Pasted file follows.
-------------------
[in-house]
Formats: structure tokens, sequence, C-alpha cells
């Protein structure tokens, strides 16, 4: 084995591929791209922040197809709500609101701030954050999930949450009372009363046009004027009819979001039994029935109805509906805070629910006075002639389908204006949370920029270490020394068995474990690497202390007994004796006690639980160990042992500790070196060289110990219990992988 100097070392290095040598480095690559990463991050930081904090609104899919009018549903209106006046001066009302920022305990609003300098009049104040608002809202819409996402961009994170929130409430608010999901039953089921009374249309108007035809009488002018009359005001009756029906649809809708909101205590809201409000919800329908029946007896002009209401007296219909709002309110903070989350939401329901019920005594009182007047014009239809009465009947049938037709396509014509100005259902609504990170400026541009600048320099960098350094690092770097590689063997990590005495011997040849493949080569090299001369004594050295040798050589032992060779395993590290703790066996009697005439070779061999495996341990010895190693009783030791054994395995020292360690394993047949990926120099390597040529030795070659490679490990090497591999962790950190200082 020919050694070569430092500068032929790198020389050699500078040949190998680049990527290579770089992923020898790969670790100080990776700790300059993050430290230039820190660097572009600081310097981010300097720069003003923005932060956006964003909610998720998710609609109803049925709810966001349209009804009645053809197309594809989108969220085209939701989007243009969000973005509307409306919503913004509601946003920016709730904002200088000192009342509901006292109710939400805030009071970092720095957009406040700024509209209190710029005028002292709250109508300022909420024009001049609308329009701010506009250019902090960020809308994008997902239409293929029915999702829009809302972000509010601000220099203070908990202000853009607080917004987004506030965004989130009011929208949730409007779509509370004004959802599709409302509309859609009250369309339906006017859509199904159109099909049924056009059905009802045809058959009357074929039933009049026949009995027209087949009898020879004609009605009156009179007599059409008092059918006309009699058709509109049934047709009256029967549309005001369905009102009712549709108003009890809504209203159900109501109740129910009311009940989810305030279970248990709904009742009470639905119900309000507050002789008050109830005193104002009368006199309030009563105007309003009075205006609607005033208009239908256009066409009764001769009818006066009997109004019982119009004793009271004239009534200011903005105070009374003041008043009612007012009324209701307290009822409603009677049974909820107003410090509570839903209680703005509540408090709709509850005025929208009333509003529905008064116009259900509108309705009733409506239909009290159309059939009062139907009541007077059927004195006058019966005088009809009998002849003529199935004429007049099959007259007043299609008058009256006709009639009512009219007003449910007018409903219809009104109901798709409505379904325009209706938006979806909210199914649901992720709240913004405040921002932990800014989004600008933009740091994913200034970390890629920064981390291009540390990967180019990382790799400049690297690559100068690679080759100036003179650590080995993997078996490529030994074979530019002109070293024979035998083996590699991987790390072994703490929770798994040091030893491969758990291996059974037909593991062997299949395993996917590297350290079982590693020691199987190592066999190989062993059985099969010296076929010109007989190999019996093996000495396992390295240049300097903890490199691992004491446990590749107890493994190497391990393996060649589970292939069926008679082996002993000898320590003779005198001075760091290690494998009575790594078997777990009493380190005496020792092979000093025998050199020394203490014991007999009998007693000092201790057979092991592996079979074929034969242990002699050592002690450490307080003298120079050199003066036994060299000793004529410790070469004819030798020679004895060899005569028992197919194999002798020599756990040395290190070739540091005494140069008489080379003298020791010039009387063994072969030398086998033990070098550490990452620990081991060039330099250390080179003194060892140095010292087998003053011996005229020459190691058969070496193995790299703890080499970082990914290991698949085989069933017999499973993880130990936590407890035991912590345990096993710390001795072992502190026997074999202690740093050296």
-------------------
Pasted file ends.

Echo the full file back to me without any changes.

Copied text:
[in-house]
Formats: structure tokens, sequence, C-alpha cells
């Protein structure tokens, strides 16, 4: 084995591929791209922040197809709500609101701030954050999930949450009372009363046009004027009819979001039994029935109805509906805070629910006075002639389908204006949370920029270490020394068995474990690497202390007994004796006690639980160990042992500790070196060289110990219990992988 100097070392290095040598480095690559990463991050930081904090609104899919009018549903209106006046001066009302920022305990609003300098009049104040608002809202819409996402961009994170929130409430608010999901039953089921009374249309108007035809009488002018009359005001009756029906649809809708909101205590809201409000919800329908029946007896002009209401007296219909709002309110903070989350939401329901019920005594009182007047014009239809009465009947049938037709396509014509100005259902609504990170400026541009600048320099960098350094690092770097590689063997990590005495011997040849493949080569090299001369004594050295040798050589032992060779395993590290703790066996009697005439070779061999495996341990010895190693009783030791054994395995020292360690394993047949990926120099390597040529030795070659490679490990090497591999962790950190200082 020919050694070569430092500068032929790198020389050699500078040949190998680049990527290579770089992923020898790969670790100080990776700790300059993050430290230039820190660097572009600081310097981010300097720069003003923005932060956006964003909610998720998710609609109803049925709810966001349209009804009645053809197309594809989108969220085209939701989007243009969000973005509307409306919503913004509601946003920016709730904002200088000192009342509901006292109710939400805030009071970092720095957009406040700024509209209190710029005028002292709250109508300022909420024009001049609308329009701010506009250019902090960020809308994008997902239409293929029915999702829009809302972000509010601000220099203070908990202000853009607080917004987004506030965004989130009011929208949730409007779509509370004004959802599709409302509309859609009250369309339906006017859509199904159109099909049924056009059905009802045809058959009357074929039933009049026949009995027209087949009898020879004609009605009156009179007599059409008092059918006309009699058709509109049934047709009256029967549309005001369905009102009712549709108003009890809504209203159900109501109740129910009311009940989810305030279970248990709904009742009470639905119900309000507050002789008050109830005193104002009368006199309030009563105007309003009075205006609607005033208009239908256009066409009764001769009818006066009997109004019982119009004793009271004239009534200011903005105070009374003041008043009612007012009324209701307290009822409603009677049974909820107003410090509570839903209680703005509540408090709709509850005025929208009333509003529905008064116009259900509108309705009733409506239909009290159309059939009062139907009541007077059927004195006058019966005088009809009998002849003529199935004429007049099959007259007043299609008058009256006709009639009512009219007003449910007018409903219809009104109901798709409505379904325009209706938006979806909210199914649901992720709240913004405040921002932990800014989004600008933009740091994913200034970390890629920064981390291009540390990967180019990382790799400049690297690559100068690679080759100036003179650590080995993997078996490529030994074979530019002109070293024979035998083996590699991987790390072994703490929770798994040091030893491969758990291996059974037909593991062997299949395993996917590297350290079982590693020691199987190592066999190989062993059985099969010296076929010109007989190999019996093996000495396992390295240049300097903890490199691992004491446990590749107890493994190497391990393996060649589970292939069926008679082996002993000898320590003779005198001075760091290690494998009575790594078997777990009493380190005496020792092979000093025998050199020394203490014991007999009998007693000092201790057979092991592996079979074929034969242990002699050592002690450490307080003298120079050199003066036994060299000793004529410790070469004819030798020679004895060899005569028992197919194999002798020599756990040395290190070739540091005494140069008489080379003298020791010039009387063994072969030398086998033990070098550490990452620990081991060039330099250390080179003194060892140095010292087998003053011996005229020459190691058969070496193995790299703890080499970082990914290991698949085989069933017999499973993880130990936590407890035991912590345990096993710390001795072992502190026997074999202690740093050296």